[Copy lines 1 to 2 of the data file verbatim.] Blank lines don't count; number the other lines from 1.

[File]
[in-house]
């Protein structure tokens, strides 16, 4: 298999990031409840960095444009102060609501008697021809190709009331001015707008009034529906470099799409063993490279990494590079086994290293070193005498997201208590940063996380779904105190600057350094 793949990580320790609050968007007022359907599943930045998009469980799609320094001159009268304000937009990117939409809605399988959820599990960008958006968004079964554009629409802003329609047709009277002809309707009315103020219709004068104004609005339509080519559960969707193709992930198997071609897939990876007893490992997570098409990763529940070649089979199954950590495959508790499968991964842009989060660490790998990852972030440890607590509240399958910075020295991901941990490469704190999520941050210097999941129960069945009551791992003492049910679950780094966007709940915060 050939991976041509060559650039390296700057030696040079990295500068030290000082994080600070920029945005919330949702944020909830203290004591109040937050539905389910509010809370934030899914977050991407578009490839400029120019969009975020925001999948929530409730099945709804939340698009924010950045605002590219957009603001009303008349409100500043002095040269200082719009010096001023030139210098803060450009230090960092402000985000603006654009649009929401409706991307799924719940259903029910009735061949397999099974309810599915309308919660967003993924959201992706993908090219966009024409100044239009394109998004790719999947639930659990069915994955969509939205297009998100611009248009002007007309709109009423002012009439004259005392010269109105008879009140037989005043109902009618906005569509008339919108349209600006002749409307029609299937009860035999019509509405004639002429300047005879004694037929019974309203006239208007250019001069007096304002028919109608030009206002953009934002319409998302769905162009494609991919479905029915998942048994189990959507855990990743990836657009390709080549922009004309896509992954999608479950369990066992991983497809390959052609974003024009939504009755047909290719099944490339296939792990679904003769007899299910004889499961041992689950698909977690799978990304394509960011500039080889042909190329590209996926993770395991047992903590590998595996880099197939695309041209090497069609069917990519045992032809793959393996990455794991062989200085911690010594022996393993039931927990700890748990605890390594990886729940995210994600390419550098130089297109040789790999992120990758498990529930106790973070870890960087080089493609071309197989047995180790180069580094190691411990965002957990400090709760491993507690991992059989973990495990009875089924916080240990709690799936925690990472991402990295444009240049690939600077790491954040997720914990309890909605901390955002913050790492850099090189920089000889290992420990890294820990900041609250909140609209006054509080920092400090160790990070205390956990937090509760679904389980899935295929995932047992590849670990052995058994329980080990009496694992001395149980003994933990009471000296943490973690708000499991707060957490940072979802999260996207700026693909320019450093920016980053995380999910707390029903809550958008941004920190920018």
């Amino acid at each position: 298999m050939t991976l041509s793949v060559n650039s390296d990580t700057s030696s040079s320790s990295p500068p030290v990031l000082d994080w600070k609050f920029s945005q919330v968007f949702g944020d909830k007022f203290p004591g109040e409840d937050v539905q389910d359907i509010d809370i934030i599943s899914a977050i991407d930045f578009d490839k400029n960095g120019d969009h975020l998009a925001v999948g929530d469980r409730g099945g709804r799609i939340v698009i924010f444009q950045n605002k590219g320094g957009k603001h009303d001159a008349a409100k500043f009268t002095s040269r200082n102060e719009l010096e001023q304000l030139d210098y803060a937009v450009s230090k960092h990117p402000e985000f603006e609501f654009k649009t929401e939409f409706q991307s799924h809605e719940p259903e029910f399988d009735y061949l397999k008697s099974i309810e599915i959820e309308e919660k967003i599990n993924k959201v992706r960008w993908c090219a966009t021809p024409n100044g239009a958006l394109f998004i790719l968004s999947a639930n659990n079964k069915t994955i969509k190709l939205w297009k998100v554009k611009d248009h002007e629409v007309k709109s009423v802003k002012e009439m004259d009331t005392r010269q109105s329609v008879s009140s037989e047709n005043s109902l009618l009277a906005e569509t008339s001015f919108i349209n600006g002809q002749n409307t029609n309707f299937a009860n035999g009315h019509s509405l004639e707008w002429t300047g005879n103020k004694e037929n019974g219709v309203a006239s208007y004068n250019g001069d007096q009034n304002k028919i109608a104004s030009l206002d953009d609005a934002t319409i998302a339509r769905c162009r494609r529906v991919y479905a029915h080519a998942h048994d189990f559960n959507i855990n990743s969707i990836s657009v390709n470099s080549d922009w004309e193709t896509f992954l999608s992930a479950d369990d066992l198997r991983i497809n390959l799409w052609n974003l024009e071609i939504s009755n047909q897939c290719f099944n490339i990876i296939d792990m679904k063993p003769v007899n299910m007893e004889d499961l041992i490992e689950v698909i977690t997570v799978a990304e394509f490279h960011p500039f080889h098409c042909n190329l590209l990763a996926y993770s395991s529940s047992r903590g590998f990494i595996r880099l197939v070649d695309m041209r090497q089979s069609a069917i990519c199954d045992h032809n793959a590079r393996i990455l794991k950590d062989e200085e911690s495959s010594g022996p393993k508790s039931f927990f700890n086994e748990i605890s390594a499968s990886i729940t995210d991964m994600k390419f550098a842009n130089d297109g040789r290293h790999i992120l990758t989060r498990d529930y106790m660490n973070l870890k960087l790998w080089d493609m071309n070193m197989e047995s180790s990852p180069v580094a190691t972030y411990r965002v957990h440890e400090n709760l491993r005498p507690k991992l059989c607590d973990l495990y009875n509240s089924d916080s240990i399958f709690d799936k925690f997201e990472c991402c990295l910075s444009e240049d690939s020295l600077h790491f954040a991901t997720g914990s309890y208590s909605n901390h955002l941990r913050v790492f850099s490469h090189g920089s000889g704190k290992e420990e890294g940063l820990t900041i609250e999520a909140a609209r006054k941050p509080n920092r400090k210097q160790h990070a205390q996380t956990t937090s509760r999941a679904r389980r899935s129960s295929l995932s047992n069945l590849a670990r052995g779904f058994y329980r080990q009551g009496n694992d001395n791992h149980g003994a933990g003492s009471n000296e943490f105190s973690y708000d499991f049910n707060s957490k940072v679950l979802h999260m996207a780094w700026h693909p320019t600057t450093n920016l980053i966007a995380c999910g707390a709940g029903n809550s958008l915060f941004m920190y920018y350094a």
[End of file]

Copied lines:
[in-house]
């Protein structure tokens, strides 16, 4: 298999990031409840960095444009102060609501008697021809190709009331001015707008009034529906470099799409063993490279990494590079086994290293070193005498997201208590940063996380779904105190600057350094 793949990580320790609050968007007022359907599943930045998009469980799609320094001159009268304000937009990117939409809605399988959820599990960008958006968004079964554009629409802003329609047709009277002809309707009315103020219709004068104004609005339509080519559960969707193709992930198997071609897939990876007893490992997570098409990763529940070649089979199954950590495959508790499968991964842009989060660490790998990852972030440890607590509240399958910075020295991901941990490469704190999520941050210097999941129960069945009551791992003492049910679950780094966007709940915060 050939991976041509060559650039390296700057030696040079990295500068030290000082994080600070920029945005919330949702944020909830203290004591109040937050539905389910509010809370934030899914977050991407578009490839400029120019969009975020925001999948929530409730099945709804939340698009924010950045605002590219957009603001009303008349409100500043002095040269200082719009010096001023030139210098803060450009230090960092402000985000603006654009649009929401409706991307799924719940259903029910009735061949397999099974309810599915309308919660967003993924959201992706993908090219966009024409100044239009394109998004790719999947639930659990069915994955969509939205297009998100611009248009002007007309709109009423002012009439004259005392010269109105008879009140037989005043109902009618906005569509008339919108349209600006002749409307029609299937009860035999019509509405004639002429300047005879004694037929019974309203006239208007250019001069007096304002028919109608030009206002953009934002319409998302769905162009494609991919479905029915998942048994189990959507855990990743990836657009390709080549922009004309896509992954999608479950369990066992991983497809390959052609974003024009939504009755047909290719099944490339296939792990679904003769007899299910004889499961041992689950698909977690799978990304394509960011500039080889042909190329590209996926993770395991047992903590590998595996880099197939695309041209090497069609069917990519045992032809793959393996990455794991062989200085911690010594022996393993039931927990700890748990605890390594990886729940995210994600390419550098130089297109040789790999992120990758498990529930106790973070870890960087080089493609071309197989047995180790180069580094190691411990965002957990400090709760491993507690991992059989973990495990009875089924916080240990709690799936925690990472991402990295444009240049690939600077790491954040997720914990309890909605901390955002913050790492850099090189920089000889290992420990890294820990900041609250909140609209006054509080920092400090160790990070205390956990937090509760679904389980899935295929995932047992590849670990052995058994329980080990009496694992001395149980003994933990009471000296943490973690708000499991707060957490940072979802999260996207700026693909320019450093920016980053995380999910707390029903809550958008941004920190920018």